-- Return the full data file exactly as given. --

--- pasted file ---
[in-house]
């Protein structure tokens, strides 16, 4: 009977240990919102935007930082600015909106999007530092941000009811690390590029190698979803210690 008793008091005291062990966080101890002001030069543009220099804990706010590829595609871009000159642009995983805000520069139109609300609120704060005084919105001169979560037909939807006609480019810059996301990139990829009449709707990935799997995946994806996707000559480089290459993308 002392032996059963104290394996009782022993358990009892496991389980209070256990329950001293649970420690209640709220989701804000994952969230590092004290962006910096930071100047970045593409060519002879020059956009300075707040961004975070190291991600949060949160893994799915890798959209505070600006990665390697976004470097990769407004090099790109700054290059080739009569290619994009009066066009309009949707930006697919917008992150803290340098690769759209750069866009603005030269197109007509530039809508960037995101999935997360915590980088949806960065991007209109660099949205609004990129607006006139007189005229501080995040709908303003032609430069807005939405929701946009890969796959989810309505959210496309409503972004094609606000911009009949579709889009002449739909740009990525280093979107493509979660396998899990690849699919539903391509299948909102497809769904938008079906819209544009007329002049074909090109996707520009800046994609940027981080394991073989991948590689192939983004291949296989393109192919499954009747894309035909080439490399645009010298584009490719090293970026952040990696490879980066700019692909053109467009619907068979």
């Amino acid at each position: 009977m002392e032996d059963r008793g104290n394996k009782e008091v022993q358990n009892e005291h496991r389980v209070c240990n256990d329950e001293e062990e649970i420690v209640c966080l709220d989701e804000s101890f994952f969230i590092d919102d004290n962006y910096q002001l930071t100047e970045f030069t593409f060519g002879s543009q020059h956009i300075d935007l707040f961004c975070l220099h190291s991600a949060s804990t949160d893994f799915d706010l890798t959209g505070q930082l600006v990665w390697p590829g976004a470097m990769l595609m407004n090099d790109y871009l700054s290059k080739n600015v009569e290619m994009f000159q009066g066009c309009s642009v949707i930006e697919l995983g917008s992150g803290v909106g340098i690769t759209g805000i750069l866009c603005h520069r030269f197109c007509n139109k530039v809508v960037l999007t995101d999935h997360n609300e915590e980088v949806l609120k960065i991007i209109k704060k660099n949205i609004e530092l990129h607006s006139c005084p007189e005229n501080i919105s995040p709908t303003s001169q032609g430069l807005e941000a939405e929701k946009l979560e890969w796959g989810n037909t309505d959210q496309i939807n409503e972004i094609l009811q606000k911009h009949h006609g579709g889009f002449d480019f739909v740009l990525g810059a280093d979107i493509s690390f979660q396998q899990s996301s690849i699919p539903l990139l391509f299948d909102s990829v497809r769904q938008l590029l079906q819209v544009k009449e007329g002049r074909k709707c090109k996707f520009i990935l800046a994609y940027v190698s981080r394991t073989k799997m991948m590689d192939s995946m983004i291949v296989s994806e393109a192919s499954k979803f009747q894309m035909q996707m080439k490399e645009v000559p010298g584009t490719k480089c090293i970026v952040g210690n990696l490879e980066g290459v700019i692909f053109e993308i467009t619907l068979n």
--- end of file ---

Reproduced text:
[in-house]
């Protein structure tokens, strides 16, 4: 009977240990919102935007930082600015909106999007530092941000009811690390590029190698979803210690 008793008091005291062990966080101890002001030069543009220099804990706010590829595609871009000159642009995983805000520069139109609300609120704060005084919105001169979560037909939807006609480019810059996301990139990829009449709707990935799997995946994806996707000559480089290459993308 002392032996059963104290394996009782022993358990009892496991389980209070256990329950001293649970420690209640709220989701804000994952969230590092004290962006910096930071100047970045593409060519002879020059956009300075707040961004975070190291991600949060949160893994799915890798959209505070600006990665390697976004470097990769407004090099790109700054290059080739009569290619994009009066066009309009949707930006697919917008992150803290340098690769759209750069866009603005030269197109007509530039809508960037995101999935997360915590980088949806960065991007209109660099949205609004990129607006006139007189005229501080995040709908303003032609430069807005939405929701946009890969796959989810309505959210496309409503972004094609606000911009009949579709889009002449739909740009990525280093979107493509979660396998899990690849699919539903391509299948909102497809769904938008079906819209544009007329002049074909090109996707520009800046994609940027981080394991073989991948590689192939983004291949296989393109192919499954009747894309035909080439490399645009010298584009490719090293970026952040990696490879980066700019692909053109467009619907068979």
């Amino acid at each position: 009977m002392e032996d059963r008793g104290n394996k009782e008091v022993q358990n009892e005291h496991r389980v209070c240990n256990d329950e001293e062990e649970i420690v209640c966080l709220d989701e804000s101890f994952f969230i590092d919102d004290n962006y910096q002001l930071t100047e970045f030069t593409f060519g002879s543009q020059h956009i300075d935007l707040f961004c975070l220099h190291s991600a949060s804990t949160d893994f799915d706010l890798t959209g505070q930082l600006v990665w390697p590829g976004a470097m990769l595609m407004n090099d790109y871009l700054s290059k080739n600015v009569e290619m994009f000159q009066g066009c309009s642009v949707i930006e697919l995983g917008s992150g803290v909106g340098i690769t759209g805000i750069l866009c603005h520069r030269f197109c007509n139109k530039v809508v960037l999007t995101d999935h997360n609300e915590e980088v949806l609120k960065i991007i209109k704060k660099n949205i609004e530092l990129h607006s006139c005084p007189e005229n501080i919105s995040p709908t303003s001169q032609g430069l807005e941000a939405e929701k946009l979560e890969w796959g989810n037909t309505d959210q496309i939807n409503e972004i094609l009811q606000k911009h009949h006609g579709g889009f002449d480019f739909v740009l990525g810059a280093d979107i493509s690390f979660q396998q899990s996301s690849i699919p539903l990139l391509f299948d909102s990829v497809r769904q938008l590029l079906q819209v544009k009449e007329g002049r074909k709707c090109k996707f520009i990935l800046a994609y940027v190698s981080r394991t073989k799997m991948m590689d192939s995946m983004i291949v296989s994806e393109a192919s499954k979803f009747q894309m035909q996707m080439k490399e645009v000559p010298g584009t490719k480089c090293i970026v952040g210690n990696l490879e980066g290459v700019i692909f053109e993308i467009t619907l068979n």